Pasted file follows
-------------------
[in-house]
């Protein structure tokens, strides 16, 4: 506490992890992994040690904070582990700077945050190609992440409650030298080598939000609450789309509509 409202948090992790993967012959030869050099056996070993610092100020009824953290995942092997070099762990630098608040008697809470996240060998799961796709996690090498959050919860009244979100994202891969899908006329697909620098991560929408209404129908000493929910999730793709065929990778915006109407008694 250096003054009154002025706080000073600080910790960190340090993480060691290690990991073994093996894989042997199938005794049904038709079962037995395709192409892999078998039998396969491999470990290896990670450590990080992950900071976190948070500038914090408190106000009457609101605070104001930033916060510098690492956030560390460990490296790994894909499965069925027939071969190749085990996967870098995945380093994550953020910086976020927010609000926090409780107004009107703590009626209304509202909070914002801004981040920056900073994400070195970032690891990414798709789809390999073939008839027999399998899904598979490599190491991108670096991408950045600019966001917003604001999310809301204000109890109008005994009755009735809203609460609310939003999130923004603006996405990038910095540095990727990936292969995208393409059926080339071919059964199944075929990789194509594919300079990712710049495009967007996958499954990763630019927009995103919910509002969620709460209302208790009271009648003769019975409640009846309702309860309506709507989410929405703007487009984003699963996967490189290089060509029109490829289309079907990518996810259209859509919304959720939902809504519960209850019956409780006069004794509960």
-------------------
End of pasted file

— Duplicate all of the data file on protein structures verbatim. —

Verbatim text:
[in-house]
């Protein structure tokens, strides 16, 4: 506490992890992994040690904070582990700077945050190609992440409650030298080598939000609450789309509509 409202948090992790993967012959030869050099056996070993610092100020009824953290995942092997070099762990630098608040008697809470996240060998799961796709996690090498959050919860009244979100994202891969899908006329697909620098991560929408209404129908000493929910999730793709065929990778915006109407008694 250096003054009154002025706080000073600080910790960190340090993480060691290690990991073994093996894989042997199938005794049904038709079962037995395709192409892999078998039998396969491999470990290896990670450590990080992950900071976190948070500038914090408190106000009457609101605070104001930033916060510098690492956030560390460990490296790994894909499965069925027939071969190749085990996967870098995945380093994550953020910086976020927010609000926090409780107004009107703590009626209304509202909070914002801004981040920056900073994400070195970032690891990414798709789809390999073939008839027999399998899904598979490599190491991108670096991408950045600019966001917003604001999310809301204000109890109008005994009755009735809203609460609310939003999130923004603006996405990038910095540095990727990936292969995208393409059926080339071919059964199944075929990789194509594919300079990712710049495009967007996958499954990763630019927009995103919910509002969620709460209302208790009271009648003769019975409640009846309702309860309506709507989410929405703007487009984003699963996967490189290089060509029109490829289309079907990518996810259209859509919304959720939902809504519960209850019956409780006069004794509960």